The Teamsters’ union and truckers in general have been protesting the recent change in U.S. policy that now (as of last Thursday) allows Mexican trucking companies to drive anywhere into the United States. Previously, the law required Mexican trucks to drive no farther than about 25 miles into Texas, and somewhat farther into Arizona. The change is a part of NAFTA, the North American Free Trade Agreement.

While there very well may be economic self-interests at play in these protests, the Teamsters say their primary concern is the safety aspect of allowing Mexican trucks onto U.S. highways.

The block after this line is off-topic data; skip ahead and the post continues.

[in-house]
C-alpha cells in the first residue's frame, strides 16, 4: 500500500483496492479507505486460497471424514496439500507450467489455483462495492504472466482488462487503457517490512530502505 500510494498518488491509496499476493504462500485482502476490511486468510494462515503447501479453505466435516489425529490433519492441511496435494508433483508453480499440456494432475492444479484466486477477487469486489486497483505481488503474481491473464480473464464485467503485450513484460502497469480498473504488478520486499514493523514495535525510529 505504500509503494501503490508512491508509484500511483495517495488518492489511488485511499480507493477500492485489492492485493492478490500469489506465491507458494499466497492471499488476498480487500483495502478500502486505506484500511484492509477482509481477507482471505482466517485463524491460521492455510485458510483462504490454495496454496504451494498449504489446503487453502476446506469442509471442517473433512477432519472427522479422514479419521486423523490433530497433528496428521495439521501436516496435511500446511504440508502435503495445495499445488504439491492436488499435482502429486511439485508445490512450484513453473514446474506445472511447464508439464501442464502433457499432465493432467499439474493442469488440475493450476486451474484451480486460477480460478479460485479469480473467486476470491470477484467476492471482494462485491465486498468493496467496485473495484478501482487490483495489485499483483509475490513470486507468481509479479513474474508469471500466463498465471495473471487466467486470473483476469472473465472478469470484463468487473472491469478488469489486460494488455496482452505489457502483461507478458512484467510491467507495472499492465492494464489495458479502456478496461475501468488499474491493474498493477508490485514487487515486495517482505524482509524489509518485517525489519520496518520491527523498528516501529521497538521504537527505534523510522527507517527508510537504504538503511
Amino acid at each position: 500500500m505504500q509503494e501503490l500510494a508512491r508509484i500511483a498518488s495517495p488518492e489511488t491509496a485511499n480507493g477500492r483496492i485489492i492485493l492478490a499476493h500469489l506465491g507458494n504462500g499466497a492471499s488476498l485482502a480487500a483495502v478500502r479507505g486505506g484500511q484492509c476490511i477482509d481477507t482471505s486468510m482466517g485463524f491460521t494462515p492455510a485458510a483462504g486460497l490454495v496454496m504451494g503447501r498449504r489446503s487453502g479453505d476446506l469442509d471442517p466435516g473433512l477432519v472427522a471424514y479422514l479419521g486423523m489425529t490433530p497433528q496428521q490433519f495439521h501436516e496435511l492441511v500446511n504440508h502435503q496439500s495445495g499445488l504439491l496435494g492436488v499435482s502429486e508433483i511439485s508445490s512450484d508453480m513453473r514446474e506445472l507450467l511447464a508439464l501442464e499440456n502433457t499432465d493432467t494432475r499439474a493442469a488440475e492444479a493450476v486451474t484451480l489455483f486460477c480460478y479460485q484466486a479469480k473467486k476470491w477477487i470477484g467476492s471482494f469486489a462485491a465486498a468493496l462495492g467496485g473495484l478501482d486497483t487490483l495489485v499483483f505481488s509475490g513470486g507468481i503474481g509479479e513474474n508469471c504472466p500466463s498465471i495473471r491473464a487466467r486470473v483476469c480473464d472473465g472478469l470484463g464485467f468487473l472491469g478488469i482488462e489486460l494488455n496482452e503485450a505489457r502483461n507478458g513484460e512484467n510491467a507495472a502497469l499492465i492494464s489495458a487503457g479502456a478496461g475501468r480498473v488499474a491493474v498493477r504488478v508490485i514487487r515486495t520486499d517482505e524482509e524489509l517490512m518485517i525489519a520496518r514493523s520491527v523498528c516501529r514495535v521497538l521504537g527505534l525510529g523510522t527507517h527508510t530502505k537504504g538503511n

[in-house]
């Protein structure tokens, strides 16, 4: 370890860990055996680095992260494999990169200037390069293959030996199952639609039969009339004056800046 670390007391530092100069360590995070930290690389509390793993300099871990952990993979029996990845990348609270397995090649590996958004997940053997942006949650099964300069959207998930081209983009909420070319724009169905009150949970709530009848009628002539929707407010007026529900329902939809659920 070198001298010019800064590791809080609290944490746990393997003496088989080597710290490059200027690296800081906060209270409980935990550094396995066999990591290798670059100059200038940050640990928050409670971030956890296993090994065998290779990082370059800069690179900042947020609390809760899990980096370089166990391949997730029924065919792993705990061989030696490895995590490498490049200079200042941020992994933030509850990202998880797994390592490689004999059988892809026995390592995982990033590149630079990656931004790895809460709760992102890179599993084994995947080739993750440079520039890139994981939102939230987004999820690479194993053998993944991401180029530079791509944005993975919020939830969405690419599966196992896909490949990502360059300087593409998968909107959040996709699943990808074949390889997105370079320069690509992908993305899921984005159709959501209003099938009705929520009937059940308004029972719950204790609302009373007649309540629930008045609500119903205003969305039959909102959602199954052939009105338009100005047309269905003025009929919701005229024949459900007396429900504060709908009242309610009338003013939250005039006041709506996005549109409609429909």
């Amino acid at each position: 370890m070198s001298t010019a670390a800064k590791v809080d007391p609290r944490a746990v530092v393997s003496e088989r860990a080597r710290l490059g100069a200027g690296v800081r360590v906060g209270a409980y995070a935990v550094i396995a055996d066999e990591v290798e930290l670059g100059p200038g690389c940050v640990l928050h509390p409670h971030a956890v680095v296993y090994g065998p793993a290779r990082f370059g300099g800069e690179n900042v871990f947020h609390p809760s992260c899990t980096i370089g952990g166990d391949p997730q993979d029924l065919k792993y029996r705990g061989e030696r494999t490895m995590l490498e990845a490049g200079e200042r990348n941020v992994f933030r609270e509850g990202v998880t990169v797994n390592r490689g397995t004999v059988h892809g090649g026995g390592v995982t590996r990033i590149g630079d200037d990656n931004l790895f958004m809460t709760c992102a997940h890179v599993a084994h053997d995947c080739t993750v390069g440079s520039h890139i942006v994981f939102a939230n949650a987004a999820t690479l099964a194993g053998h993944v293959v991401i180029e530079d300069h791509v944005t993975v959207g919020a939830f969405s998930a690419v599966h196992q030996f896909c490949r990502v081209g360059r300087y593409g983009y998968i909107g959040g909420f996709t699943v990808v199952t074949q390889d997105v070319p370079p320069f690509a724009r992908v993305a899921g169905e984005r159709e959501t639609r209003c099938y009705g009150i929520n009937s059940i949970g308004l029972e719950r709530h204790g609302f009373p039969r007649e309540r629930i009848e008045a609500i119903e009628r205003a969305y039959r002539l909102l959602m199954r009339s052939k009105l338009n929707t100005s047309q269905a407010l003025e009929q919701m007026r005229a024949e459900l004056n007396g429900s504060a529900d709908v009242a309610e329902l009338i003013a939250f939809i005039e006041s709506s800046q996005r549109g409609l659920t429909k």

The U.S. plans to grant permission to approximately 100 Mexican trucking companies by the end of 2007. This is part of a one-year pilot program intended to discover whether it would be safe to eventually allow all Mexican trucking companies into the United States.

Despite assurances from the U.S. government that all Mexican trucks will be inspected for drugs and for illegal immigrants, that the trucks will meet safety regulations, and that the drivers will be well-trained, there is considerable uncertainty among many Americans.

Because the main highway from Mexico into the U.S. runs through the Texas cities of Laredo, San Antonio, Austin, Waco, Dallas, and Fort Worth, we may find out fairly soon whether Texas drivers will be exposed to unusual dangers from the Mexican trucks.